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Where should you keep your emergency savings?

Reader’s questions answered.

CAPE TOWN – In this advice column, Rick Briers-Danks from Veritas Wealth answers a question from a reader who is putting money aside for emergencies.

Q: I have three months’ salary saved up as an emergency fund. Where is the best place for me to store that money? My bank interest rate is 4.6%, but should I look at the money market or even unit trusts? In addition, I will be purchasing a home next year and am hoping to obtain an access bond. As a first time buyer I expect to get an above prime interest rate, so should I rather store my cash in the bond?

Firstly, well done on saving three months’ salary! This is a very big first step towards financial independence.

There is nothing particularly wrong with using your bank’s deposit account to store these funds. You could earn a marginally better rate using a unit trust-based money market fund, but this comes with some risk, as we have recently seen with the African Bank fiasco.

Money in a unit trust may also take slightly longer to access if you need it for an emergency. The turnaround time for releasing funds from a unit trust is about five working days, whereas your bank would probably be able to get it to you a bit quicker.

For these funds, we would not be more aggressive than a money market investment as you never know when you will need the money. With a potentially very short investment horizon, we don’t believe it is worth taking any investment risk.

Once you have bought your home and have a bond in place, you will need to confirm with your bank that the bond has an access facility. This simply means that any overpayment into your bond is earmarked as such and is accessible to you. While it is in your bond account it reduces the amount of capital you have outstanding and you therefore pay less interest.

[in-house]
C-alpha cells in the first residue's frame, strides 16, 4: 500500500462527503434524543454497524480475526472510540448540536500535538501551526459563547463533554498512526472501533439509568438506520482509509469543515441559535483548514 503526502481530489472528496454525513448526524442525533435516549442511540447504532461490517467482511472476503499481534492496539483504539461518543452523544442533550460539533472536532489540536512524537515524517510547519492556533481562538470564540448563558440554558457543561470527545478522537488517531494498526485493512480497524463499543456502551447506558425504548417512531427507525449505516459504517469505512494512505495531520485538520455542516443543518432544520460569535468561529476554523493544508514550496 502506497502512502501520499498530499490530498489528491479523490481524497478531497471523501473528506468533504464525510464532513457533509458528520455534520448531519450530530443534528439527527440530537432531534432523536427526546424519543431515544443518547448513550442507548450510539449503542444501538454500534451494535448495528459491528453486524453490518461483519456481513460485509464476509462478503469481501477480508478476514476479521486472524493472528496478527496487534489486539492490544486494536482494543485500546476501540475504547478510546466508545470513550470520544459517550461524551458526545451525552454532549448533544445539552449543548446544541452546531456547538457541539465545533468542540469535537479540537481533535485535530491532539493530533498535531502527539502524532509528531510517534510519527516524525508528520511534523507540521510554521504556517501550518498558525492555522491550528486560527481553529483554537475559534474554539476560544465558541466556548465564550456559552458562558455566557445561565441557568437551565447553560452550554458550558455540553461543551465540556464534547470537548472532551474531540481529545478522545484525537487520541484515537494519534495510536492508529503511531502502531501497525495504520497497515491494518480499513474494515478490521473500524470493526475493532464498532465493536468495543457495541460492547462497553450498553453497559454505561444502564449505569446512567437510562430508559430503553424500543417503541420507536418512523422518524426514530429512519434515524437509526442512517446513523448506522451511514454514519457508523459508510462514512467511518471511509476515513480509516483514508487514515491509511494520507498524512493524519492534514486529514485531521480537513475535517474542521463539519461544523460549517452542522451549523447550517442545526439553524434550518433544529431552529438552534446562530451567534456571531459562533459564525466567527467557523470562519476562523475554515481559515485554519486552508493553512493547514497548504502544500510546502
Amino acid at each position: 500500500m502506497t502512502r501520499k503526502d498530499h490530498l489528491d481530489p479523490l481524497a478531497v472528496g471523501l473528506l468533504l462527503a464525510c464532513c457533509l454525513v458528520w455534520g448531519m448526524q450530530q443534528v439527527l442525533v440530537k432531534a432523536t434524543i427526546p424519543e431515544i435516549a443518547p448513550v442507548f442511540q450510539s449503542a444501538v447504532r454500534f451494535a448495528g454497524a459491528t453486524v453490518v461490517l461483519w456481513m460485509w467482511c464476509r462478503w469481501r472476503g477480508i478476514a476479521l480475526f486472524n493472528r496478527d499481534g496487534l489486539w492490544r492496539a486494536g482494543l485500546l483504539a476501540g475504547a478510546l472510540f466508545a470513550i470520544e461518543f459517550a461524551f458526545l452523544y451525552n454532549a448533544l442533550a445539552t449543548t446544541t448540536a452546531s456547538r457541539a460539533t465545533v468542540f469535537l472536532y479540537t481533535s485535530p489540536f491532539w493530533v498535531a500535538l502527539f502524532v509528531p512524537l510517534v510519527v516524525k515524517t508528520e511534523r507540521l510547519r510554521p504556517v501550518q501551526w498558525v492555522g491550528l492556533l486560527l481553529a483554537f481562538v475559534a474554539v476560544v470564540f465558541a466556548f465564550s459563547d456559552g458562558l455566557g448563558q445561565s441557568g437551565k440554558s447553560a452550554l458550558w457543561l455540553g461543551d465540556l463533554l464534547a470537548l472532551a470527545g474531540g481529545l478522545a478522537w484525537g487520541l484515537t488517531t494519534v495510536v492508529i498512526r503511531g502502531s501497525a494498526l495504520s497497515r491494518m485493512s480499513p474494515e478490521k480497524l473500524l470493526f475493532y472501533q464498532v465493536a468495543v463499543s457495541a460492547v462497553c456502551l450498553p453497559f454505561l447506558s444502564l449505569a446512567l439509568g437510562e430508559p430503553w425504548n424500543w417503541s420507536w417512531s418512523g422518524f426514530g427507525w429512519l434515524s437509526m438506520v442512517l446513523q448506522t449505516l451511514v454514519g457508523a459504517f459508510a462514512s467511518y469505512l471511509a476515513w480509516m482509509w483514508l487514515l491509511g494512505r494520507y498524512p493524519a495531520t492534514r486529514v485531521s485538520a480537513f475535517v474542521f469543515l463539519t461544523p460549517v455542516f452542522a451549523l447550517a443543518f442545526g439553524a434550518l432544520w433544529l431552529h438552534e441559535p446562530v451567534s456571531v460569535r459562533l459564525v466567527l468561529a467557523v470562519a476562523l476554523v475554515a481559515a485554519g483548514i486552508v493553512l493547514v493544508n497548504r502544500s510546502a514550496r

We would then encourage you to store the emergency fund ‘in your bond’. Very simply put, if the interest you receive on the cash (4.6% in your case) is less than the interest you are paying on your bond (let’s say prime +1%, so 10,25%) then it makes sense to keep the funds in your bond.

It also may make sense to hold your bond and current account with the same bank as you could then move funds between the various accounts with the click of a mouse. Before finalising your bond, make sure you will have access to overpayments, as different banks have different rules.

It is also very important to ensure that your bank cannot shut down your access facility, which some banks did in the wake of the 2009 financial crisis. This might leave you with a serious cash flow problem.

Rick Briers-Danks is a Partner at Veritas Wealth Management.

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